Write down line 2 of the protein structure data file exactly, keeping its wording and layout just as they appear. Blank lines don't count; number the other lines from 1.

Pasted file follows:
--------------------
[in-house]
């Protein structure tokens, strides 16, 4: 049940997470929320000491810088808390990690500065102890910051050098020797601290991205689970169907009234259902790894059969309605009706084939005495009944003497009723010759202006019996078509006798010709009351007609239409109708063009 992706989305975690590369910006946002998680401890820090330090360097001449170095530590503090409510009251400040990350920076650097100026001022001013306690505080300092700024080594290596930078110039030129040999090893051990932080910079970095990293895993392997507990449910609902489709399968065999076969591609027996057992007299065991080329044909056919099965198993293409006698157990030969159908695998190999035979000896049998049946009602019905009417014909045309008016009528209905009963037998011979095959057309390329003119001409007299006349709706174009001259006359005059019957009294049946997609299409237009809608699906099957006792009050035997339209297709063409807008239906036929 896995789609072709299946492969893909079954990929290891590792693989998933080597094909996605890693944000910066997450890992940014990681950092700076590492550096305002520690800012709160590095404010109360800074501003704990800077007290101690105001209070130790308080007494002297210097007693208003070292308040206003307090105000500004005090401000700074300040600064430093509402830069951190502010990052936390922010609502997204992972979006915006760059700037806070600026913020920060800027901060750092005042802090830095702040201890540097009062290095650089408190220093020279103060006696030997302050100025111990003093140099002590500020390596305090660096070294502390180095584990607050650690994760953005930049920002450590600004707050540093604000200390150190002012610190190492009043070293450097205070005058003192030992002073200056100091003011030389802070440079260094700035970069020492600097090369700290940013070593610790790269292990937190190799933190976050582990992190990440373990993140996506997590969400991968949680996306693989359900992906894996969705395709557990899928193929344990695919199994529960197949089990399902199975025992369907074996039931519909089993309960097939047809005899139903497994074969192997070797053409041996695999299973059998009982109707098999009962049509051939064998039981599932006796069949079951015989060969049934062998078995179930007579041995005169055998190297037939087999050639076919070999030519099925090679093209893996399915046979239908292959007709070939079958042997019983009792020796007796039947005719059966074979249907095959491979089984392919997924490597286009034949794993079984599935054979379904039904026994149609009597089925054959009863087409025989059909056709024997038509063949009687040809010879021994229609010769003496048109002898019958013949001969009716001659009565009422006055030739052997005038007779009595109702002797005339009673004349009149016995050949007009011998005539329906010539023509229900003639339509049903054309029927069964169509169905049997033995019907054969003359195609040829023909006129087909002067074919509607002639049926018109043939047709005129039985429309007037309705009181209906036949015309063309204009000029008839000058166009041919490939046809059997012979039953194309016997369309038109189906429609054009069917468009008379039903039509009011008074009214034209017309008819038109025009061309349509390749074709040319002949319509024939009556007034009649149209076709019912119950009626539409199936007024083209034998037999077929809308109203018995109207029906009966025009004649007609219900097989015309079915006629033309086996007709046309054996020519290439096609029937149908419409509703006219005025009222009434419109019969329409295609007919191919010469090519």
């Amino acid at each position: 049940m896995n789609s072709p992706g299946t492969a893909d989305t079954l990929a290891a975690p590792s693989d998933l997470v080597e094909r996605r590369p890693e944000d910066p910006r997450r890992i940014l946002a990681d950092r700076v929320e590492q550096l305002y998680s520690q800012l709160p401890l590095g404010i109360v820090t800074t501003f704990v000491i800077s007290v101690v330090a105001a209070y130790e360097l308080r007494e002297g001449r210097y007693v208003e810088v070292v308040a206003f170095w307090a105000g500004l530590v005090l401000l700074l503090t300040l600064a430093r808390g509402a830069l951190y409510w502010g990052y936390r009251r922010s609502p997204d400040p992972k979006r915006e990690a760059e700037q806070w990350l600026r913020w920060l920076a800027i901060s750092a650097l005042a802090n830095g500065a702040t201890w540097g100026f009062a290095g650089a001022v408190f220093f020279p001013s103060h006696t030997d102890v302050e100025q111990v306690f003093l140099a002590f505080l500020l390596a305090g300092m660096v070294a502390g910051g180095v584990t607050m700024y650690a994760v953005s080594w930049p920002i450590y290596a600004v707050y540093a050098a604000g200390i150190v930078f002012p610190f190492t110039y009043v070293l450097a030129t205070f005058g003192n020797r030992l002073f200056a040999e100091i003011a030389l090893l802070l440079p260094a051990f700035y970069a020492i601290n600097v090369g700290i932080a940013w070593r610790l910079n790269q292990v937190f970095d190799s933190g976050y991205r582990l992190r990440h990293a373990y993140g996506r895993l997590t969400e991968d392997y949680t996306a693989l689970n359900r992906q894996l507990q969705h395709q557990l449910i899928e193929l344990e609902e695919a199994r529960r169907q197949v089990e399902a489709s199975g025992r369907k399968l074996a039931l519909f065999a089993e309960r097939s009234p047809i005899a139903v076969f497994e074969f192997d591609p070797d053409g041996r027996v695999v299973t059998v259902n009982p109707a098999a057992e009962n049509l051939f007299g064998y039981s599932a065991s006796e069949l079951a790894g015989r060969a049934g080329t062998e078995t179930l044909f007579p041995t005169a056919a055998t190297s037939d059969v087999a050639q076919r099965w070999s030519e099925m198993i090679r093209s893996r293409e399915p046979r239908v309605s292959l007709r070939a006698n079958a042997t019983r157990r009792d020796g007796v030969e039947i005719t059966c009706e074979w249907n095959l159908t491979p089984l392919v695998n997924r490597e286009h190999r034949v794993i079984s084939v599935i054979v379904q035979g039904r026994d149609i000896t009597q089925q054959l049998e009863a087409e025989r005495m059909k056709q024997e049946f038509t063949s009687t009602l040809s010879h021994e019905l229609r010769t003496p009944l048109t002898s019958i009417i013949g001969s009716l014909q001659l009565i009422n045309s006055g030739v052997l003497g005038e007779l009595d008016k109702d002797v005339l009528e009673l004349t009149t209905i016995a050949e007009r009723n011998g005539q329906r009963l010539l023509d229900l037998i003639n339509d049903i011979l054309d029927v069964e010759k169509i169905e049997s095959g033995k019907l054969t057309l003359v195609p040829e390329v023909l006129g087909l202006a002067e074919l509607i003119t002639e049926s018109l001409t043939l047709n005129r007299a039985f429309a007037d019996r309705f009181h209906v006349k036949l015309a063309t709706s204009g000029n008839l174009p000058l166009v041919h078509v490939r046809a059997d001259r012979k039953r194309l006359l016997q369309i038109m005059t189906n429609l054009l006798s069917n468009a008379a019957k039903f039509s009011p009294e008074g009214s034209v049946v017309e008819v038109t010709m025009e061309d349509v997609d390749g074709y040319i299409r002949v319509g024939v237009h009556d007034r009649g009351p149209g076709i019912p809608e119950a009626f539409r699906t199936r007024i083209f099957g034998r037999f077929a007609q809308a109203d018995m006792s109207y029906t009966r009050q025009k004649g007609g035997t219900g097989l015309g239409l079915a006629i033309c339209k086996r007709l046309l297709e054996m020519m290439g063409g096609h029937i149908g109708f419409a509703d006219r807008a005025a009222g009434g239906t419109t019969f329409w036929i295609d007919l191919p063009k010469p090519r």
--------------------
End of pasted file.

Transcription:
């Protein structure tokens, strides 16, 4: 049940997470929320000491810088808390990690500065102890910051050098020797601290991205689970169907009234259902790894059969309605009706084939005495009944003497009723010759202006019996078509006798010709009351007609239409109708063009 992706989305975690590369910006946002998680401890820090330090360097001449170095530590503090409510009251400040990350920076650097100026001022001013306690505080300092700024080594290596930078110039030129040999090893051990932080910079970095990293895993392997507990449910609902489709399968065999076969591609027996057992007299065991080329044909056919099965198993293409006698157990030969159908695998190999035979000896049998049946009602019905009417014909045309008016009528209905009963037998011979095959057309390329003119001409007299006349709706174009001259006359005059019957009294049946997609299409237009809608699906099957006792009050035997339209297709063409807008239906036929 896995789609072709299946492969893909079954990929290891590792693989998933080597094909996605890693944000910066997450890992940014990681950092700076590492550096305002520690800012709160590095404010109360800074501003704990800077007290101690105001209070130790308080007494002297210097007693208003070292308040206003307090105000500004005090401000700074300040600064430093509402830069951190502010990052936390922010609502997204992972979006915006760059700037806070600026913020920060800027901060750092005042802090830095702040201890540097009062290095650089408190220093020279103060006696030997302050100025111990003093140099002590500020390596305090660096070294502390180095584990607050650690994760953005930049920002450590600004707050540093604000200390150190002012610190190492009043070293450097205070005058003192030992002073200056100091003011030389802070440079260094700035970069020492600097090369700290940013070593610790790269292990937190190799933190976050582990992190990440373990993140996506997590969400991968949680996306693989359900992906894996969705395709557990899928193929344990695919199994529960197949089990399902199975025992369907074996039931519909089993309960097939047809005899139903497994074969192997070797053409041996695999299973059998009982109707098999009962049509051939064998039981599932006796069949079951015989060969049934062998078995179930007579041995005169055998190297037939087999050639076919070999030519099925090679093209893996399915046979239908292959007709070939079958042997019983009792020796007796039947005719059966074979249907095959491979089984392919997924490597286009034949794993079984599935054979379904039904026994149609009597089925054959009863087409025989059909056709024997038509063949009687040809010879021994229609010769003496048109002898019958013949001969009716001659009565009422006055030739052997005038007779009595109702002797005339009673004349009149016995050949007009011998005539329906010539023509229900003639339509049903054309029927069964169509169905049997033995019907054969003359195609040829023909006129087909002067074919509607002639049926018109043939047709005129039985429309007037309705009181209906036949015309063309204009000029008839000058166009041919490939046809059997012979039953194309016997369309038109189906429609054009069917468009008379039903039509009011008074009214034209017309008819038109025009061309349509390749074709040319002949319509024939009556007034009649149209076709019912119950009626539409199936007024083209034998037999077929809308109203018995109207029906009966025009004649007609219900097989015309079915006629033309086996007709046309054996020519290439096609029937149908419409509703006219005025009222009434419109019969329409295609007919191919010469090519």